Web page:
In such cases, we can completely omit the type signature and the compiler will usually infer what it is for us:

-- no type signature here for `f`,
-- so the compiler will output a warning
-- stating what its inferred type is
f = (\a -> (\c -> doX c) <$> box a) <$> (Box 5) <*> (Box 8)

However, the above is not always useful when one only wants to know what the type of either an argument or the return type. In such situations, one can use typed wildcards from above in the type signature:

doesX :: String -> _ -> Int
doesX str anotherString = length (concat str anotherString)

Determining why a type was inferred incorrectly

Sometimes, I wish we could have a 'unification trace' or a 'type inference trace'. I know the code I wrote works, but there's some mistake somewhere in my code that's making the compiler infer the wrong type at point X, which then produces the type inference problem much later at point Y. To solve Y, I need to fix the problem X, but I'm not sure where X is.

Here's an example:

type Rec = { a :: String }

f :: String -> String
f theString = wrap (unwrap theString)

    wrap :: String -> Rec
    wrap theString = { a: theString }

      the mistake! Compiler says
      Cannot match type
        { a :: String }
      with type
        { a :: String, b :: String }
    unwrap :: Rec -> String
    unwrap rec = rec.b

In the PureScript chatroom, garyb mentioned passing the --verbose-errors flag to the compiler. This will output a LOT of information, but it's that or nothing. To do that, run this code:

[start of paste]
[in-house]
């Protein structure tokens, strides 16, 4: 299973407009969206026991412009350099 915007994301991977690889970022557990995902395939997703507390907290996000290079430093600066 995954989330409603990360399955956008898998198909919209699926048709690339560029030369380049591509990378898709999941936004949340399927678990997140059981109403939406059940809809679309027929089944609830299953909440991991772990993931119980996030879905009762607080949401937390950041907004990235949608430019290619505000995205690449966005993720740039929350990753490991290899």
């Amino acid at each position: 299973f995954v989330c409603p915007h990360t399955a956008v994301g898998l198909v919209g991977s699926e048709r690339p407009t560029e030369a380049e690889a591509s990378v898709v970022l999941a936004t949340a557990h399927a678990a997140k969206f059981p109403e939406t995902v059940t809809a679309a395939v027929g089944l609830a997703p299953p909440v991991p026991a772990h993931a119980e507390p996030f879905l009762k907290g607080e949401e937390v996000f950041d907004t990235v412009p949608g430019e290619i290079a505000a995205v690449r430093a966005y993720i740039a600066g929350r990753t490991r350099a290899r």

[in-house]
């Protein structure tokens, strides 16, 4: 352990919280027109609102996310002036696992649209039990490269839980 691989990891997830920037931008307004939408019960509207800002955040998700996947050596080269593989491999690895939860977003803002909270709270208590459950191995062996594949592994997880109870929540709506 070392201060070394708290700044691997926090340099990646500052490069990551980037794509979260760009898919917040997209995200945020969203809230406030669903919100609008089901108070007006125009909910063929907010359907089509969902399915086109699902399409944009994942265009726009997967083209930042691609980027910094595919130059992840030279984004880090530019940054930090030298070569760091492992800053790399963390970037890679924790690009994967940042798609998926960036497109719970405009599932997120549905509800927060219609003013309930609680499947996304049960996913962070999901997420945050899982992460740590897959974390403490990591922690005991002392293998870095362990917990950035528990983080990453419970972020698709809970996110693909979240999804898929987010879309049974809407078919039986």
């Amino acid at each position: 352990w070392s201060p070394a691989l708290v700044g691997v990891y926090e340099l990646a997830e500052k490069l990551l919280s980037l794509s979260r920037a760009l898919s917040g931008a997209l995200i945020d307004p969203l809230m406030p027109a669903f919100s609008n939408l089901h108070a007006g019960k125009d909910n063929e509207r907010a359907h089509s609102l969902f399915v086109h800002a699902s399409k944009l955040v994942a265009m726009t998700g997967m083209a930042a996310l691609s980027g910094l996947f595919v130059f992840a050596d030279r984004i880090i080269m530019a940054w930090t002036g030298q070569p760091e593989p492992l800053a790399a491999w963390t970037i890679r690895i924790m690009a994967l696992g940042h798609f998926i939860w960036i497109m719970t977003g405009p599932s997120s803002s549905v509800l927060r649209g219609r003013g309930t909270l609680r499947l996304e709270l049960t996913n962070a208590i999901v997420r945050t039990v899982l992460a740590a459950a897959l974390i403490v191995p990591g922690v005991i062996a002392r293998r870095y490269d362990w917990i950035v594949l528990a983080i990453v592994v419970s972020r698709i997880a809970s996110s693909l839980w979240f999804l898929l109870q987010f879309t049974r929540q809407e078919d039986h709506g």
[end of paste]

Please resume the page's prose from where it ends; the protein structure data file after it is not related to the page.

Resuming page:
spago build -u --verbose-errors
spago build -u -v

Could not match type Monad with type Function (Argument -> Monad a)

Whenever you get an error like this....

Error found:
in module Try
at src/example.purs:10:3 - 12:6 (line 10, column 3 - line 12, column 6)

  Could not match type


  with type

    Function (String -> Effect Unit)

while trying to match type Effect Unit
  with type (String -> Effect Unit) -> t0
while inferring the type of (log "Here's a message") log
in value declaration main

where t0 is an unknown type

It's because you forgot to add the do keyword. Here's the code that produces the error:

main :: Effect Unit
main = -- missing `do` keyword!
  log "Here's a message"

  log "Here's another message."

Improve Error Messages when using unsafePartial to un-Partial Functions

(This section assumes familiarity with the Design Patterns/Partial Functions/ folder)

Taken from safareli's comment in "When should you use primitive types instead of custom types?"", there might be times where you want to use a partial function to get or compute some value that might not be there. If one just uses unsafePartial $ <unsafeFunction>, the error message will likely not be helpful:

-- Don't do this.
foo :: forall a. Maybe a -> a
foo mightBeHere =
                  -- we assume that 'mightBeHere' is the "Just a" constructor
  unsafePartial $ fromJust mightBeHere

sarafeli's suggestion is to pattern match on the value and use unsafeCrashWith instead to provide a much better error message in case your assumption is proven invalid.

foo :: forall a. Maybe a -> a
foo mightBeHere = case mightBeHere of
  Nothing -> unsafeCrashWith "'mightBeHere' should be a valid 'a'"
  Just v -> v